It’s impossible to know yet whether the wave of international support received by the Russian punk collective Pussy Riot during their just completed trial impacted the verdict in any way. But it’s clear that the plight of the three young women who each now face the remainder of two years’ imprisonment has ignited the passion of US and European artists, from Sting to Madonna, who have publicly called for their freedom.

Western artists can and should support their Russian comrades. But the support received by Pussy Riot is sadly an aberration. As a rule, European and US artists have been strangely – and inexcusably – silent when it comes to recognising the plights suffered by their fellow musicians and performers around the world, where freedom of expression receives little protection, censorship is prevalent and artists routinely face the threat of prosecution and jail from their governments, and more dangerously, threats to their physical safety and even lives by conservative social forces.

Ole Reitov, of the international NGO Freemuse, which advocates on behalf of freedom of expression for musicians and composers – including Pussy Riot – believes the problem is rooted in the reluctance of managers and lawyers to encourage political engagement by their A-list artists. “But even when you reach them, a lot of ‘great names’ have a blind spot in terms of freedom of expression for fellow artists, which was in fact one of the motivations for creating Freemuse.”

System of a Down frontman Serj Tankian agrees, declaring that “too few organisations organise just around musicians”. In his view, “Artistes should boycott performing in countries that do not allow free expression of their opinions. This is one reason System of a Down has never played in Turkey. If we can’t use the word genocide on stage without threats of arrest or worse, it is not a conducive venue for artistic expression.”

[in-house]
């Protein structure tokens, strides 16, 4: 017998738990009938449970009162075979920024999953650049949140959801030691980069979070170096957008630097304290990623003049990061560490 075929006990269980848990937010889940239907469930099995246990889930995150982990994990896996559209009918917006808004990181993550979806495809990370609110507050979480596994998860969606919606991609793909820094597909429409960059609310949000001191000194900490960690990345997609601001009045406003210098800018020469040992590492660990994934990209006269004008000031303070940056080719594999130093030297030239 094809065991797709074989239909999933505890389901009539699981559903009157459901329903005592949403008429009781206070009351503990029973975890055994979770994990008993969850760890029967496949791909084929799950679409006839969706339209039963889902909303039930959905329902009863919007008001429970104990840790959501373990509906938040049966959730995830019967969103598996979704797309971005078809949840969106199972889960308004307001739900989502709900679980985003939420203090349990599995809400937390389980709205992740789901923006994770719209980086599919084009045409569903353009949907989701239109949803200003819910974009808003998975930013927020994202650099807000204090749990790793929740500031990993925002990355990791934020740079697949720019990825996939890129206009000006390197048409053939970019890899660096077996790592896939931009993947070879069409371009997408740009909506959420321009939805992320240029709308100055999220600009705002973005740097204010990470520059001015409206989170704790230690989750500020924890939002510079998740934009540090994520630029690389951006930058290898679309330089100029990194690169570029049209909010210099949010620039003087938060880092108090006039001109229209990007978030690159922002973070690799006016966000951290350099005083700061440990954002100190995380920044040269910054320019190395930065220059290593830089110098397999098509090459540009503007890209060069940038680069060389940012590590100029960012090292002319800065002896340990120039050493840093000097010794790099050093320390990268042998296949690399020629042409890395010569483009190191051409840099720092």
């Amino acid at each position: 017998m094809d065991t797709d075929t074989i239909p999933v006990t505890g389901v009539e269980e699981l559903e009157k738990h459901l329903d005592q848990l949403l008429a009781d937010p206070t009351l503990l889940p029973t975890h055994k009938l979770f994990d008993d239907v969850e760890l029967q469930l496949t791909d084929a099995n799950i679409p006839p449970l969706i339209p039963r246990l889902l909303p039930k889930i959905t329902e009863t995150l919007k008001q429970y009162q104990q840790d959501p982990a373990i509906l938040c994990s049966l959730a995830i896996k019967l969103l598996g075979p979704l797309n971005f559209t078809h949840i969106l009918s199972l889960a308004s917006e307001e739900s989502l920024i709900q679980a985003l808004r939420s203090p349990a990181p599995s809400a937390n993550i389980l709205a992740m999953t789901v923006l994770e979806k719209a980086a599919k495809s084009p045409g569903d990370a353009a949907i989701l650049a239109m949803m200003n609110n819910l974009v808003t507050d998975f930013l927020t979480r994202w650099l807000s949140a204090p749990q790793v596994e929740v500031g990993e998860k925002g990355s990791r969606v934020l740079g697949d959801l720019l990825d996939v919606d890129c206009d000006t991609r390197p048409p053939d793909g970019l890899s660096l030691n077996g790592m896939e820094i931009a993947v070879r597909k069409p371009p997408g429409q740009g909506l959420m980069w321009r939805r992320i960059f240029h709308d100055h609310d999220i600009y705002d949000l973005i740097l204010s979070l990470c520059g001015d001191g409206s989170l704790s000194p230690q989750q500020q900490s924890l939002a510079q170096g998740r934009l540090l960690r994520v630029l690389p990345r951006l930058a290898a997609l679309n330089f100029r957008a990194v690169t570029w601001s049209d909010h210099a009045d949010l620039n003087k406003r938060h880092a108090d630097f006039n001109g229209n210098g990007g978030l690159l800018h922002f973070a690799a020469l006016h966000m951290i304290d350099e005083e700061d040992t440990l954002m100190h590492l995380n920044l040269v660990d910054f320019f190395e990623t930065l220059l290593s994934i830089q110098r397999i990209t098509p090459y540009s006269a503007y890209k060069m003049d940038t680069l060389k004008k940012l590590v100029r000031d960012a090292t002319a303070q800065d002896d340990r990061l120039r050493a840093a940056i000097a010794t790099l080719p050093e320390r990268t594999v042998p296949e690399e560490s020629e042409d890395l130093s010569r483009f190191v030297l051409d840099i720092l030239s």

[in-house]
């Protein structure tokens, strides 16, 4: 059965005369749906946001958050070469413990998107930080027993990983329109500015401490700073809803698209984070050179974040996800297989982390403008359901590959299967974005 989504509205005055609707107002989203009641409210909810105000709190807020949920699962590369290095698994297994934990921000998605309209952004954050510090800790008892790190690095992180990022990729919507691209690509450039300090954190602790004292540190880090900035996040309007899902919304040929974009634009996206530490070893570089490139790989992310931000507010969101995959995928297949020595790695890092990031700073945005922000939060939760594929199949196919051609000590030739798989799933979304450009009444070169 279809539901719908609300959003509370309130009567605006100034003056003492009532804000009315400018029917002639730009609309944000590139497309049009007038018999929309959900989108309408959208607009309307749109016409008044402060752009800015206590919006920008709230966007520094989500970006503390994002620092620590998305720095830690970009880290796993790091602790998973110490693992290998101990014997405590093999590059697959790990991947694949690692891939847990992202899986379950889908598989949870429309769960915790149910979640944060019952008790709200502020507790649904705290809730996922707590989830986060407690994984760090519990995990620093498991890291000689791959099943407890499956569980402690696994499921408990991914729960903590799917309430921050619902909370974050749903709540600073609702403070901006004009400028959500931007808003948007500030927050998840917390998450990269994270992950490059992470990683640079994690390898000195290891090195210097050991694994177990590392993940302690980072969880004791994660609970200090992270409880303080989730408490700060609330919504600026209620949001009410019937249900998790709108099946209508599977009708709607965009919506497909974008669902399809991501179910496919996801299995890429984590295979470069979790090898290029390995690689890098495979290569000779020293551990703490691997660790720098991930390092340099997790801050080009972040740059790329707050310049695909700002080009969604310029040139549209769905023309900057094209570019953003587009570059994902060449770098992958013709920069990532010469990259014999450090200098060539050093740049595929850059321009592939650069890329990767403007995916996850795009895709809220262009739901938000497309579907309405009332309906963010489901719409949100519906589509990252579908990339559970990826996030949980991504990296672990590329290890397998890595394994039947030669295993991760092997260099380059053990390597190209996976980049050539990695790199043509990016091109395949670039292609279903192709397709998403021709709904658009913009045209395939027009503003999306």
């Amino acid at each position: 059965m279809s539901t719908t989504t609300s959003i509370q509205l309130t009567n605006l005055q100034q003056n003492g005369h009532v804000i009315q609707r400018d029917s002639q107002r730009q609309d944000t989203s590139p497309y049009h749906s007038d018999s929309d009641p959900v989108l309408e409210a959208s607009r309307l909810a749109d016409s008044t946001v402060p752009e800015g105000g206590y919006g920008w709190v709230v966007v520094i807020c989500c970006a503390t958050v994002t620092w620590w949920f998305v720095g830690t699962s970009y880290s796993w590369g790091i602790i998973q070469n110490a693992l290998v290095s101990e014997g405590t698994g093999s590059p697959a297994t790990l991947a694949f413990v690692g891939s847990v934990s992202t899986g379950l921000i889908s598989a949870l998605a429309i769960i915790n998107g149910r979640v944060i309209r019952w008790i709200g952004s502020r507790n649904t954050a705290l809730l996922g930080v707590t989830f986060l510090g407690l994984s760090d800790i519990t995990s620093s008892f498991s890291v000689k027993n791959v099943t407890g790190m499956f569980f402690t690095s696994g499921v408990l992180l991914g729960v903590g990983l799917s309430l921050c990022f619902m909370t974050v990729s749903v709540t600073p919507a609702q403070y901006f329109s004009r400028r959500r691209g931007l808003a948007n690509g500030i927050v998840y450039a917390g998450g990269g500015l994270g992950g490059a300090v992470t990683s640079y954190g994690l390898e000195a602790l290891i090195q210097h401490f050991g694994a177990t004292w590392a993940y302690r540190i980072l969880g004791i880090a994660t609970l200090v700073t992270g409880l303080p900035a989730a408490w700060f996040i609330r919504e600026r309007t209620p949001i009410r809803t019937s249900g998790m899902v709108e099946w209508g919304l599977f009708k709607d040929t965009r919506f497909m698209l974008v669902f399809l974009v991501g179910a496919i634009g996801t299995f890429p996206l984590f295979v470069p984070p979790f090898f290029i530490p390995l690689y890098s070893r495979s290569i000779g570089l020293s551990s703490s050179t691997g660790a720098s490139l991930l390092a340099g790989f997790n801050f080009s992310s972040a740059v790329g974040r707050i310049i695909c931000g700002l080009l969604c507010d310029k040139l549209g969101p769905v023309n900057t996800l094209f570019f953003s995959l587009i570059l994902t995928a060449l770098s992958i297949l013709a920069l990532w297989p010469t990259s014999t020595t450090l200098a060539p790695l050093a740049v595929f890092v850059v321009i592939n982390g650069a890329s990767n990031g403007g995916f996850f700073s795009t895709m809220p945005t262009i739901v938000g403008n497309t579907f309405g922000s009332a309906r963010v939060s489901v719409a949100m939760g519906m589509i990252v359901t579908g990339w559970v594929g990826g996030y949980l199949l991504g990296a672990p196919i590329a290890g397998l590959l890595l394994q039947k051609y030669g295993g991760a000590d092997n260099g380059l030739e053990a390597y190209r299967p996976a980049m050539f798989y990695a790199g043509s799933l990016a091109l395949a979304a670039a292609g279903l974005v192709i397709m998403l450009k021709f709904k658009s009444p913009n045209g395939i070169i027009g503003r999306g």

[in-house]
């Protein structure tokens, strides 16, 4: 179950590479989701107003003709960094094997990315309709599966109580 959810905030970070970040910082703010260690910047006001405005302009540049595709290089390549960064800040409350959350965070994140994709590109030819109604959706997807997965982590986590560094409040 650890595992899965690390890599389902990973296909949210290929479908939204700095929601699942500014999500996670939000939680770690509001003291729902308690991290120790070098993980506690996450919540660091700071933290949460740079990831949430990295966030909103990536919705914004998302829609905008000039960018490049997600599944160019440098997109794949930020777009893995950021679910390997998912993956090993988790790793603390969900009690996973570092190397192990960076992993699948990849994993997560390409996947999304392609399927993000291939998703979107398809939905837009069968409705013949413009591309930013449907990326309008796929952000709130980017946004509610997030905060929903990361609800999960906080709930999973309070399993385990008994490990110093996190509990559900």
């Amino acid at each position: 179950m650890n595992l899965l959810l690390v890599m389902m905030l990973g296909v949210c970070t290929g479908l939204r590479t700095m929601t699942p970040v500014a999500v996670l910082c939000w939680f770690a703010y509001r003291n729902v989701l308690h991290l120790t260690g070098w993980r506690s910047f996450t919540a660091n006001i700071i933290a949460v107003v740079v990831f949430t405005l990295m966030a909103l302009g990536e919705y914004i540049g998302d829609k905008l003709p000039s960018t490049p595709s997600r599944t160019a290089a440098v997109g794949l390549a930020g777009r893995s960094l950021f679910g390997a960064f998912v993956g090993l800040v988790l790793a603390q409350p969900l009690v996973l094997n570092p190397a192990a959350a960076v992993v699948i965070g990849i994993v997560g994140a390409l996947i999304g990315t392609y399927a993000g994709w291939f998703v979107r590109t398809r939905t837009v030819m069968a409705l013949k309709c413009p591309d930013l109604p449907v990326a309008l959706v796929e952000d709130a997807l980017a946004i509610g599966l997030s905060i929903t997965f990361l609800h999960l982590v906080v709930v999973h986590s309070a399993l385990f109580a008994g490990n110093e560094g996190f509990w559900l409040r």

In focus: Russia’s Pussy Riot

Certainly, the right to artistic freedom is one of the most basic human rights, enshrined in Articles 19 and 20 of the Universal Declaration of Human Rights, which declare in part: “Everyone has the right to freedom of opinion and expression; this right includes freedom to hold opinions without interference and to seek, receive and impart information and ideas through any media and regardless of frontiers… Everyone has the right to freedom of peaceful assembly and association”.

Human rights, but not for artists?

Well-known artistes, including Bono, Adam Yauch, Bruce Springsteen and others, have long lent their name to human rights organisations and campaigns such Amnesty International and the Campaign to Free Tibet. But many have generally remained silent when it comes to supporting fellow artists under threat. If musicians are all “from the same tribe”, as the world music pioneer Manu Dibango put it, the richer members of the tribe have not been nearly as kind to their poorer relations as they ought to be.

And so even now, as artistes – most recently, including Madonna – are flocking to support Pussy Riot, they continue to ignore the plight of other artistes presently in jail. If you go to the Freemuse website, you can see how many artists are under threat and how broad the range of countries is in which their rights are repressed. According to their latest estimate, violations are occurring in some 120 countries, with Afghanistan, Cameroon, China, Iran, Myanmar, Pakistan, Somalia, and Turkey among the most repressive.